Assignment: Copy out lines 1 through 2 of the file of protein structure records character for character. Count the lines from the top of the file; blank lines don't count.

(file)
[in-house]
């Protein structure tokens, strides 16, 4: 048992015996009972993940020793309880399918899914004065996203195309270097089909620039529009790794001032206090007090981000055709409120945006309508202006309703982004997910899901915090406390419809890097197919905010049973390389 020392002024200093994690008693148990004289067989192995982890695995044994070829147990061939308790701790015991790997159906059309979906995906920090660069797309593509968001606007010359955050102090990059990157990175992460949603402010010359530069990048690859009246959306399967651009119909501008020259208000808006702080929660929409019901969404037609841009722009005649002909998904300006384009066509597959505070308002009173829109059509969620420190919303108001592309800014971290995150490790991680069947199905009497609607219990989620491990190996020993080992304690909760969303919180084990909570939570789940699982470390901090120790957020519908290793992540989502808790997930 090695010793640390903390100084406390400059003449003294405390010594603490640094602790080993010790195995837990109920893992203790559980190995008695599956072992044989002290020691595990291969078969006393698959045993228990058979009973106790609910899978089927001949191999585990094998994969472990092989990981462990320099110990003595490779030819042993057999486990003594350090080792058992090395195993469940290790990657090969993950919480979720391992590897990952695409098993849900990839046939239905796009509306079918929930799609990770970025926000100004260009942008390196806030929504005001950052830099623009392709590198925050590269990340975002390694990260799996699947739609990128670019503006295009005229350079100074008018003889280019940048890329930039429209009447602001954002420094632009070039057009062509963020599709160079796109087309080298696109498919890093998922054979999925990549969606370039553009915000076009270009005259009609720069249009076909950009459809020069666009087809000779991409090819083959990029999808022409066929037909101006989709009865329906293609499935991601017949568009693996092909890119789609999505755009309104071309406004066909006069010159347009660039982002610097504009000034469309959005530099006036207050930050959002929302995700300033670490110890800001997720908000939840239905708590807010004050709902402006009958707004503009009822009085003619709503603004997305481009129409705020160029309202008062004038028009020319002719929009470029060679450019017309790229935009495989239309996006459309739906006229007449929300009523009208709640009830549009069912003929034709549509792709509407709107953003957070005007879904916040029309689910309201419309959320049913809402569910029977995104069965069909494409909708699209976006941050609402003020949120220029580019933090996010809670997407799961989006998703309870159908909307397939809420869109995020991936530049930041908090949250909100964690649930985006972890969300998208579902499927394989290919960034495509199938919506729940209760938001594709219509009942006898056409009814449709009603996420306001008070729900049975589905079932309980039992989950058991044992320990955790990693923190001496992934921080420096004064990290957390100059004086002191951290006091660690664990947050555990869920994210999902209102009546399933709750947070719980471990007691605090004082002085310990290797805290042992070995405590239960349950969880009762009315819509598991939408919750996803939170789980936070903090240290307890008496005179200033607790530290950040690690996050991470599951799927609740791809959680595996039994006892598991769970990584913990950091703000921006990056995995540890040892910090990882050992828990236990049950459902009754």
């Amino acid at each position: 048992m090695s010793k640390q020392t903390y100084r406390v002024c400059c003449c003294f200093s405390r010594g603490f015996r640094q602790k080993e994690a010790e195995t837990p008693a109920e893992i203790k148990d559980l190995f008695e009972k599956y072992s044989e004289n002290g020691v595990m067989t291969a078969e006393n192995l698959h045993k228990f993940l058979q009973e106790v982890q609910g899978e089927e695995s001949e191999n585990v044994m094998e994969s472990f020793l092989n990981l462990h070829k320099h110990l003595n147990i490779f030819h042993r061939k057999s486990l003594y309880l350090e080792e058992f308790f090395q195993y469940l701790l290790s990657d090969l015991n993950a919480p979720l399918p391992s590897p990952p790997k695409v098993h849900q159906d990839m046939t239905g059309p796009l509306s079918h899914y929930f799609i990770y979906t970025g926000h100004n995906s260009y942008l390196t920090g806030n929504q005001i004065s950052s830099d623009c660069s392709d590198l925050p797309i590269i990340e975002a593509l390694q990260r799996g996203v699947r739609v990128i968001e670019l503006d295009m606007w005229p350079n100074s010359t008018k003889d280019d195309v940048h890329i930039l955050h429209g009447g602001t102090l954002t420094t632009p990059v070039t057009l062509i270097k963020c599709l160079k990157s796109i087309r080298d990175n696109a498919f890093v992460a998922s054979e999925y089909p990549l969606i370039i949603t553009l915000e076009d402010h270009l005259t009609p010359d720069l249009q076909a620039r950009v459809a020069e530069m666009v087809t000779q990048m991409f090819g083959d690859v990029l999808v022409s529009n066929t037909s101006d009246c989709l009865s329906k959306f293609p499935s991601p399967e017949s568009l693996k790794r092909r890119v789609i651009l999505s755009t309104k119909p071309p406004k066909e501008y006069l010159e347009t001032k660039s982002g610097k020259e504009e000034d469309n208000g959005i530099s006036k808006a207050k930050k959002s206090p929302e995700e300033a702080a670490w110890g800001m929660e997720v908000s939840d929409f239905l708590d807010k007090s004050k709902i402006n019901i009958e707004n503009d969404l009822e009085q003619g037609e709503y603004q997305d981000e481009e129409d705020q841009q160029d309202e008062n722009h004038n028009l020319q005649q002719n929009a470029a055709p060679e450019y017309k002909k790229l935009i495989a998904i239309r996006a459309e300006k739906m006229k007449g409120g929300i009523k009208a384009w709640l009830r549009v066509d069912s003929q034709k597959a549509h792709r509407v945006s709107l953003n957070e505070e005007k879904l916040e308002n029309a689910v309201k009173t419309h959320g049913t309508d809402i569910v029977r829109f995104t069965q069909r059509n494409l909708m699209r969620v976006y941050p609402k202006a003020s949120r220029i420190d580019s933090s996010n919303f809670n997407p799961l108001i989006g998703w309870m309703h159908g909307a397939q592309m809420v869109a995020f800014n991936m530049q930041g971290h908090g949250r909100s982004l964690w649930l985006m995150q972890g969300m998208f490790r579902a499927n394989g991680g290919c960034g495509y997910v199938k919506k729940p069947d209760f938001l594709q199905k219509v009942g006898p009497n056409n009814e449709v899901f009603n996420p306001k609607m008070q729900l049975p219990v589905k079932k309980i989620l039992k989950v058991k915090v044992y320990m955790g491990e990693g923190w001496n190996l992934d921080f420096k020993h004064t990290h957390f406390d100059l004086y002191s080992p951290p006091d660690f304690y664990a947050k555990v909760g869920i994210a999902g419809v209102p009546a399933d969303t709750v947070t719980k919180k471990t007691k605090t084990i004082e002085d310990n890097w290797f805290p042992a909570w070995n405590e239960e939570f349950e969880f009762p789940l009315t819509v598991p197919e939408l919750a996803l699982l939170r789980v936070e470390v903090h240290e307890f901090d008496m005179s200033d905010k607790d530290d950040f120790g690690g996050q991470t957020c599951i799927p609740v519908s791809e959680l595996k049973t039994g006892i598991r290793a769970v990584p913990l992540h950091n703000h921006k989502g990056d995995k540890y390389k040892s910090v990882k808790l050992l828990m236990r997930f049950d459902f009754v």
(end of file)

[in-house]
């Protein structure tokens, strides 16, 4: 048992015996009972993940020793309880399918899914004065996203195309270097089909620039529009790794001032206090007090981000055709409120945006309508202006309703982004997910899901915090406390419809890097197919905010049973390389 020392002024200093994690008693148990004289067989192995982890695995044994070829147990061939308790701790015991790997159906059309979906995906920090660069797309593509968001606007010359955050102090990059990157990175992460949603402010010359530069990048690859009246959306399967651009119909501008020259208000808006702080929660929409019901969404037609841009722009005649002909998904300006384009066509597959505070308002009173829109059509969620420190919303108001592309800014971290995150490790991680069947199905009497609607219990989620491990190996020993080992304690909760969303919180084990909570939570789940699982470390901090120790957020519908290793992540989502808790997930 090695010793640390903390100084406390400059003449003294405390010594603490640094602790080993010790195995837990109920893992203790559980190995008695599956072992044989002290020691595990291969078969006393698959045993228990058979009973106790609910899978089927001949191999585990094998994969472990092989990981462990320099110990003595490779030819042993057999486990003594350090080792058992090395195993469940290790990657090969993950919480979720391992590897990952695409098993849900990839046939239905796009509306079918929930799609990770970025926000100004260009942008390196806030929504005001950052830099623009392709590198925050590269990340975002390694990260799996699947739609990128670019503006295009005229350079100074008018003889280019940048890329930039429209009447602001954002420094632009070039057009062509963020599709160079796109087309080298696109498919890093998922054979999925990549969606370039553009915000076009270009005259009609720069249009076909950009459809020069666009087809000779991409090819083959990029999808022409066929037909101006989709009865329906293609499935991601017949568009693996092909890119789609999505755009309104071309406004066909006069010159347009660039982002610097504009000034469309959005530099006036207050930050959002929302995700300033670490110890800001997720908000939840239905708590807010004050709902402006009958707004503009009822009085003619709503603004997305481009129409705020160029309202008062004038028009020319002719929009470029060679450019017309790229935009495989239309996006459309739906006229007449929300009523009208709640009830549009069912003929034709549509792709509407709107953003957070005007879904916040029309689910309201419309959320049913809402569910029977995104069965069909494409909708699209976006941050609402003020949120220029580019933090996010809670997407799961989006998703309870159908909307397939809420869109995020991936530049930041908090949250909100964690649930985006972890969300998208579902499927394989290919960034495509199938919506729940209760938001594709219509009942006898056409009814449709009603996420306001008070729900049975589905079932309980039992989950058991044992320990955790990693923190001496992934921080420096004064990290957390100059004086002191951290006091660690664990947050555990869920994210999902209102009546399933709750947070719980471990007691605090004082002085310990290797805290042992070995405590239960349950969880009762009315819509598991939408919750996803939170789980936070903090240290307890008496005179200033607790530290950040690690996050991470599951799927609740791809959680595996039994006892598991769970990584913990950091703000921006990056995995540890040892910090990882050992828990236990049950459902009754």